In this post, you’ll learn about line level audio. Specifically, the difference between line level standards for consumer and professional audio equipment.
What is the difference between professional line level audio and consumer line level audio?
The line level standard for professional audio is +4 dBu, which is about 12 dB greater than the consumer line level standard of -10 dBV. The difference between them is actually about 12 dB. 11.7825, to be exact.
Audio Signal Levels
In a previous post about audio signal levels, I wrote about the basic audio signal types: mic level, instrument level, line level, and speaker level.
I recommend reading that post first to quickly learn about the different types of audio signal levels.
Line Level Standards
In the post mentioned above, you learned that line level is used to send signals from one device to another, such as mixers, compressors, and amplifiers.
There are actually two standards for defining line level, depending on the equipment you’re using. The two standards are usually classified as “consumer” and “professional”.
Consumer Line Level Audio (-10 dBV)
The standard operating level for consumer audio equipment is -10 dBV.
0 dBV is equal to 1 volt. -10 dBV is 10 decibels lower than 1 volt, which is .316 volts.
Blu-Ray players, CD players, and most home stereo systems operate on the -10 dBV consumer standard.
Professional Line Level Audio (+4 dBu)
The standard operating level for professional audio equipment is +4 dBu.
0 dBu is equal to .775 volts. +4 dBu is 4 decibels greater than .775 volts, which is 1.228 volts.
Most professional mixing consoles, signal processors, and amplifiers operate on the +4 dBu professional standard.
Professional Level (+4 dBu) vs Consumer Level (-10 dBV)
You may intuitively think that +4 dBu is 14 dB greater than -10 dBV. The difference between them is actually about 12 dB. 11.7825, to be exact. That’s because they don’t share the same 0 dB reference point.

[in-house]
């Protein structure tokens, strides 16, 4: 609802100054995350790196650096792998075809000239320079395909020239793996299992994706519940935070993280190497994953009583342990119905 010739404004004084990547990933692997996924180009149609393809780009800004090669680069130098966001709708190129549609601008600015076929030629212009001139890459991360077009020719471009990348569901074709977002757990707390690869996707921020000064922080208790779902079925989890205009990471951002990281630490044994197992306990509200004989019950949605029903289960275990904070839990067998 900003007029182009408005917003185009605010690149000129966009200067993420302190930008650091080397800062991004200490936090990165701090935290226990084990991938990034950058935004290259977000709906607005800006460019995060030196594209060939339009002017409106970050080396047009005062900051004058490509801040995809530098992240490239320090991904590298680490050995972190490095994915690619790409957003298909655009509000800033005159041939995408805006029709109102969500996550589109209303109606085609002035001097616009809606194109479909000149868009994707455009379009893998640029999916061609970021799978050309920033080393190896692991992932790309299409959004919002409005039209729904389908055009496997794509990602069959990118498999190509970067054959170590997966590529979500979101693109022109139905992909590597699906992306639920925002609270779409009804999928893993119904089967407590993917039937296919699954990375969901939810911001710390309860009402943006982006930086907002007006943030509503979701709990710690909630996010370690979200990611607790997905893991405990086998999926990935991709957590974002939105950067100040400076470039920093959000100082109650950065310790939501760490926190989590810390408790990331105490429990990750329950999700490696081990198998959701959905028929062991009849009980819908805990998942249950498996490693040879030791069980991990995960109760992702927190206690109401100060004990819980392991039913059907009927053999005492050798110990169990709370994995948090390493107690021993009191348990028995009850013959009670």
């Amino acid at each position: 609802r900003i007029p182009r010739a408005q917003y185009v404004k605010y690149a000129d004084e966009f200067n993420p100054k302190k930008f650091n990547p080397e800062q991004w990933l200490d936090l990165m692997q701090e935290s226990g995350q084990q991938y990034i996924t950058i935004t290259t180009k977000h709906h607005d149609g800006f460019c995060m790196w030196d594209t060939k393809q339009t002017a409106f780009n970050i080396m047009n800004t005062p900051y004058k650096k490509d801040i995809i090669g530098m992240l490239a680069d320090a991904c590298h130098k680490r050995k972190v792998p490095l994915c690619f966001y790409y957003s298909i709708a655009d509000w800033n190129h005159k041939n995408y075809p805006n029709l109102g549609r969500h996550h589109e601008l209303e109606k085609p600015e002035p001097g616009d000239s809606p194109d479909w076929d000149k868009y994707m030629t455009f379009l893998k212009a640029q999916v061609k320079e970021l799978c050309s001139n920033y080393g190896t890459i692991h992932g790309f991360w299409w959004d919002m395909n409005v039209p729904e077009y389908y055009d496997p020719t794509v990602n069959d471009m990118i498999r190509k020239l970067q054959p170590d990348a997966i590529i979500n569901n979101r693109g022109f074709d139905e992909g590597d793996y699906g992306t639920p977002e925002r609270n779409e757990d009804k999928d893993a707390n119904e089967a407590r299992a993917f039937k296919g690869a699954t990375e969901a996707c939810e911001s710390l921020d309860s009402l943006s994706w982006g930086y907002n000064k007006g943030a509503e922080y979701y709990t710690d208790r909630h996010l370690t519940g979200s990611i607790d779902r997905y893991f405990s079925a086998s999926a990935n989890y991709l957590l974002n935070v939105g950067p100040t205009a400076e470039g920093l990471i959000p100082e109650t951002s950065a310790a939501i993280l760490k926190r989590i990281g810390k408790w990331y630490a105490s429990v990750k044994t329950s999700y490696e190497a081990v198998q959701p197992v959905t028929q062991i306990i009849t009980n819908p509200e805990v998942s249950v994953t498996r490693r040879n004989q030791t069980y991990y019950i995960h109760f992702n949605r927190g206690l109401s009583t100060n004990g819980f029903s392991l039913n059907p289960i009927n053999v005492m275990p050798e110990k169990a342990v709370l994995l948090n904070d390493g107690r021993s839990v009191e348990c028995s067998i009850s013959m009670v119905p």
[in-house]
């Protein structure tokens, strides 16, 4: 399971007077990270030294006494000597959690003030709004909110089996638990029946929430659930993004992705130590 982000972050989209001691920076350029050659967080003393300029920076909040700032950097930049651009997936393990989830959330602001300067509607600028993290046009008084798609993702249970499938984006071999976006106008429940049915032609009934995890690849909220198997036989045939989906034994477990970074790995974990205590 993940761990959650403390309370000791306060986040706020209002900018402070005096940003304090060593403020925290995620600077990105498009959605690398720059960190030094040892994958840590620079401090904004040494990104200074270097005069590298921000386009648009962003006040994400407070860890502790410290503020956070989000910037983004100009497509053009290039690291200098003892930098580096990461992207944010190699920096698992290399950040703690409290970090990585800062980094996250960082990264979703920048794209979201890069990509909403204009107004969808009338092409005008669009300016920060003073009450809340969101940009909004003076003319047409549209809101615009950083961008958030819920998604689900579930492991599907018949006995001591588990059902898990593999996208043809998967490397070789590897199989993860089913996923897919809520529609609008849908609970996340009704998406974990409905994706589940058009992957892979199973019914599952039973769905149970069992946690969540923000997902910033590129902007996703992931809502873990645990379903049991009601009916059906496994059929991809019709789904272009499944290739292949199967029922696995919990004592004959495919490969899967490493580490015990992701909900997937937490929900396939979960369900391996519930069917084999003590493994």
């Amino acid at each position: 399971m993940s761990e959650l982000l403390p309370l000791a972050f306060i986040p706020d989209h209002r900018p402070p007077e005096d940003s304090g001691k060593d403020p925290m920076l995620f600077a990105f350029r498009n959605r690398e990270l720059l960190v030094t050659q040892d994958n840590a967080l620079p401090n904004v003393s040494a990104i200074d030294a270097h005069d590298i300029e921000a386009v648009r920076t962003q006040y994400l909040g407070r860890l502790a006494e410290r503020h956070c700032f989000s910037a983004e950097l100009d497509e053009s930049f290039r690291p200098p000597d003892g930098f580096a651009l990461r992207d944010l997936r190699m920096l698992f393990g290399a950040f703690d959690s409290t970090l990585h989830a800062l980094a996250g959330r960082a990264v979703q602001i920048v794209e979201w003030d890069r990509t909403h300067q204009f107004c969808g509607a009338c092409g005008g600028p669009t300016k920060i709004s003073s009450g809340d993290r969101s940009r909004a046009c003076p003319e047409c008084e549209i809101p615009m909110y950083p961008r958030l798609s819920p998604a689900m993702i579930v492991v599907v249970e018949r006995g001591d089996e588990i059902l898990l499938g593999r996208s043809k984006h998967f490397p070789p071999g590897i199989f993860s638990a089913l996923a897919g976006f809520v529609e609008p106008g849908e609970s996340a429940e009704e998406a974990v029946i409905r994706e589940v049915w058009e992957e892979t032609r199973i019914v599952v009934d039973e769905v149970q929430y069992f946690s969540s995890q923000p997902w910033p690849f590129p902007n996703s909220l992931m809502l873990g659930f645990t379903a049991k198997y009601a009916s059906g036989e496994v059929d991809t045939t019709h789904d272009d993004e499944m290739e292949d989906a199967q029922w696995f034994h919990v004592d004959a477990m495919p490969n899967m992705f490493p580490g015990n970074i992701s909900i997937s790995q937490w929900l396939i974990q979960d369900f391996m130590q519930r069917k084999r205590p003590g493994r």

As I said before: 0 dBV is equal to 1 volt and 0 dBu is equal to .775 volts
For an apples to apples comparison, let’s convert -10 dBV into dBu. That gives us -7.7825 dBu.
The difference between +4 dBu and -7.7825 dBu is 11.7825 dB.
If you find this very confusing, you’re not alone. To learn more about decibels and how they work, check out this post I wrote on The Only 5 Things You (Probably) Need to Know About Decibels.
Why Is Professional vs Consumer Level Important?
So, what does all of this mean on a practical level?
First, professional equipment is designed to send and receive signals that are about 12 dB greater than the signals used in consumer audio.
On the other hand, consumer equipment is designed to send and receive signals that are about 12 dB lower than the signals used in professional audio.
Keep this in mind when connecting consumer and professional equipment as a part of a single system.
When sending a signal from a professional device to a consumer device, either decrease the output of the professional device or use a signal pad between the two devices.
If you don’t decrease the level, the signal might overload the input of your consumer equipment.
When sending a signal from a consumer device to a professional device, you can’t increase the output of the consumer device without clipping. Instead, boost the signal at the input of the professional device or use an inline signal level driver.
Here is a professional-quality inline signal level booster on Amazon, called the Radial J+4.
But remember, increasing the signal level will also increase the noise floor.